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New Budget Plan Cuts NCI Funding by 0.8% for FY 2007

New Budget Plan Cuts NCI Funding by 0.8% for FY 2007

BETHESDA, Maryland—President Bush's budget request for fiscal year (FY) 2007 contained some unpleasant news for the cancer community, including a small but symbolically significant cut in funding for the National Cancer Institute (NCI). "The NIH budget is flat, but the NCI budget is down 0.8%," John Niederhuber, MD, the institute's chief executive officer, told the National Cancer Advisory Board (NCAB) one day after Mr. Bush sent his budget proposal to Capital Hill.

The President asked Congress to provide the National Institutes of Health $28.6 billion in FY 2007, the same amount that Congress appropriated for the current fiscal year but $66 million (0.2%) less than the agency received in FY 2005.

For NCI, the new budget request sought $4.754 billion down almost $40 million from the institute's FY 2006 appropriations of $4.793 billion and about $72 million below FY 2005. Because of inflation, the budget requests for NIH and NCI, if accepted and enacted by Congress, would mean a decrease in real dollars. NCI officials foresee a FY 2007 budget actually 3% to 4% below that of this year's appropriated funds.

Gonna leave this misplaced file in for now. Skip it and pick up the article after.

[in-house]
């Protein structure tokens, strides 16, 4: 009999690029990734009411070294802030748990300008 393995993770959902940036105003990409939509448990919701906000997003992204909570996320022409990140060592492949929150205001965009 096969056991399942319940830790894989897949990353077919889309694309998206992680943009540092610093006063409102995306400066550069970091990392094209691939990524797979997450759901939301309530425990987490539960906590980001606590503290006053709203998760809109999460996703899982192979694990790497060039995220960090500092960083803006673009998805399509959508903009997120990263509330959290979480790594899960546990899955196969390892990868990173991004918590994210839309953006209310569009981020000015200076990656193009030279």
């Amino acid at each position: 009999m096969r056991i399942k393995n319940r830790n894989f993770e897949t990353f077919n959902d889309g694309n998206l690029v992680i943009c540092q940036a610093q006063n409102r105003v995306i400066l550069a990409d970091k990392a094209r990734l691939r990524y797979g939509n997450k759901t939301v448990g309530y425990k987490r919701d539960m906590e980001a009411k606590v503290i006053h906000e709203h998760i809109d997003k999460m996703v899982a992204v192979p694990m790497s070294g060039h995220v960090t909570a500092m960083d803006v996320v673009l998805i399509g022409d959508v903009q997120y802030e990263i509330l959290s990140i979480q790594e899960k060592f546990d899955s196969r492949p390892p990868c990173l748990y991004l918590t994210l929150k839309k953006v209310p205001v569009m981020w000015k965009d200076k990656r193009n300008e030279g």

The new budget plan envisions less money for NCI research project grants (RPGs), as well as other extramural research activities, cancer center support, training, and intramural research. RPG awards would total $2.154 billion in FY 2007 under Mr. Bush's proposal, 45.3% of NCI's total budget but about $51 million less than NCI has for the current year. The institute expects to keep the average dollar value of its RPGs at the same level as this year, about $340,000.

The proposed NCI budget also includes $57.4 million (1.2% of the proposed budget) in funds that would be transferred to the NIH Director's Road Map Initiative, up from $42.8 million the institute must provide this year.

Difficult Choices

Thus, NCI's senior officials are under additional pressure to squeeze some institute programs to provide money for others, a difficult exercise that senior officials have endured since the ending of the 5 years of congressional largesse that nearly doubled NIH's annual budget.

"We have to be strategic about how we go about using the resources that we have in the most effective way," NCI director Andrew C. von Eschenbach, MD, told NCAB members. "We are committed—as we go through this period of making difficult choices between those programs we will grow and nurture and those we believe have met their desired outcomes—that we will always put scientific excellence as the number one criteria in making those fiscal decisions."


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